Review: Welcome to my fantasy zone... well no, not mine ? Bayonetta's.
Action games have long been the domain of the rough & tumble male stereotypes, be it badass ninjas like Ryu Hayabusa, the pretty boy wisecrackers like Dante, or the just plain angry dudes such as Kratos. Bayonetta doesn't just enter the Boys Club... she summons a hair demon to break the door down and send everyone running for their lives and steals some of their gimmicks along the way. The second project from the ex-Clover employees at Platinum Games, Bayonetta is the next evolution of the balls-on action game; almost twenty chapters of non-stop combat, crazy characters, insane sequences, and of course the titular main character herself who basically shatters everything you knew about female game characters. Bayonetta gets a great many things right ? it will appeal to the die-hard action gamer who masters every combo, and thanks to both forgiving checkpoints and a couple ?easy? difficulty levels, it can be considered one of the most accessible games in its genre. If you're here for a plot that makes sense, you won't find it, but you will find one of the finest action games of the past few years.
The story of Bayonetta begins with a witch and a Joe Pesci-esque mobster standing over a grave. Suddenly angels attack, the witch turns out to be Bayonetta, and the dude in the grave suddenly comes back to life and becomes your merchandise dealer. This is Bayonetta in a nutshell; a ridiculous plot that breaks up the action sequences. There's something about two gems called ?Eyes of the World? that will bring balance between the warring Umbra Witches and Lumen Sages, but it's not explained and instead you get the strange relationship between Bayonetta, a young girl named Cereza, and a real dork who goes by Luka, chasing Bayonetta around the city of Vigrid, where the game takes place. All the while, Bayonetta is being pursued by Jeanne, who has knowledge of Bayonetta's missing past but is more interested in killing her, apparently out of some sort of revenge. This is what you'll come to expect ? a lot of ?I guess? and ?I suppose so? when trying to make sense of the plot. In other words, don't worry about it, and instead play the ?how many Sega references can you find? game ? it won't give you a migraine.
Or just concentrate on the outstanding combat that makes up the core of Bayonetta. Oddly enough, the game is a beat 'em up at its core, given how strong Bayonetta is with fists. Like Devil May Cry, you can also use a sword or guns, but much of the good stuff comes from using fists, which eventually can be upgraded to something more powerful. Upon first playing the game, you might be overwhelmed ? the action on the screen can become hectic and oftentimes difficult to get under control, but eventually the game settles down a bit and you kind of learn how to handle it. The core mechanic of the game is ?witch time? which triggers when you successfully dodge an attack... at the very last second. Nailing it will slow down time to get more hits in, and it's a technique one must really have a mastery of to play the game well... especially if you want a lot of torture attacks. Without it (and the highest difficulty does take it away), some fights become a war of attrition, taking out enemy HP before they take out Bayonetta. Though the game is very forgiving in that it autosaves after completing a verse (the combat sequences), and if you die you restart from the beginning of the next verse, it still expects some skill if you're playing on Normal and above, otherwise you can expect to see a lot of Stone Awards until you put it all together... trust me, I know. Sigh.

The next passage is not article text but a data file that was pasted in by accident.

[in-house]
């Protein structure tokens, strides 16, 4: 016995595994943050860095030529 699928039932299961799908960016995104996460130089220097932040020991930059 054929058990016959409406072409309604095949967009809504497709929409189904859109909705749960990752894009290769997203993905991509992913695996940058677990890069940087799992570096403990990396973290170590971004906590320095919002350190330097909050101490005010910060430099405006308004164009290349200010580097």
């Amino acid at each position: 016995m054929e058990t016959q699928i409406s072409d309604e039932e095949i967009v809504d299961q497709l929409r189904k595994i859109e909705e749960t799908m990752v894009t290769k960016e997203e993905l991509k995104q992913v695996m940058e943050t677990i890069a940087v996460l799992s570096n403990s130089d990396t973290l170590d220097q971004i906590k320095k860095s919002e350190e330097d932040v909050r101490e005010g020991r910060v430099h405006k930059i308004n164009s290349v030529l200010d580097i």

It's not that the AI is revolutionary or highly intelligent ? it's just that they hit hard and can trap you if they get good shots in. It's really easy to get juggled in mid-air and get half your health bar taken off. Frustrating. There aren't a lot of enemy types, but there's enough that each have their own tactics to annoy Bayonetta and make it difficult to escape. You'll understand the first time you meet Grace & Glory, or even worse, battle three Joys at once. Boss battles are multi-part monstrosities that require mastering any kind of pattern they may or may not show and careful dodging of anything. There's only a handful of ?major? boss fights, as the game instead tosses lots of sub-bosses and later in the game, repeats of old major bosses that are thankfully nerfed compared to the originals. To help out newer or less skilled players, Bayonetta has Easy and Very Easy difficulty levels, both with ?automatic? combos by default. The accessory can be removed to make the game manual again, but on Easy Automatic, the game basically plays itself... which is pretty lame. Because the controls are tight and easy to grasp, there's really no reason to play anything on Automatic; even newbies should be able to execute some good button strings without much effort. Again ? mastery of Witch Time will make the game bow to you.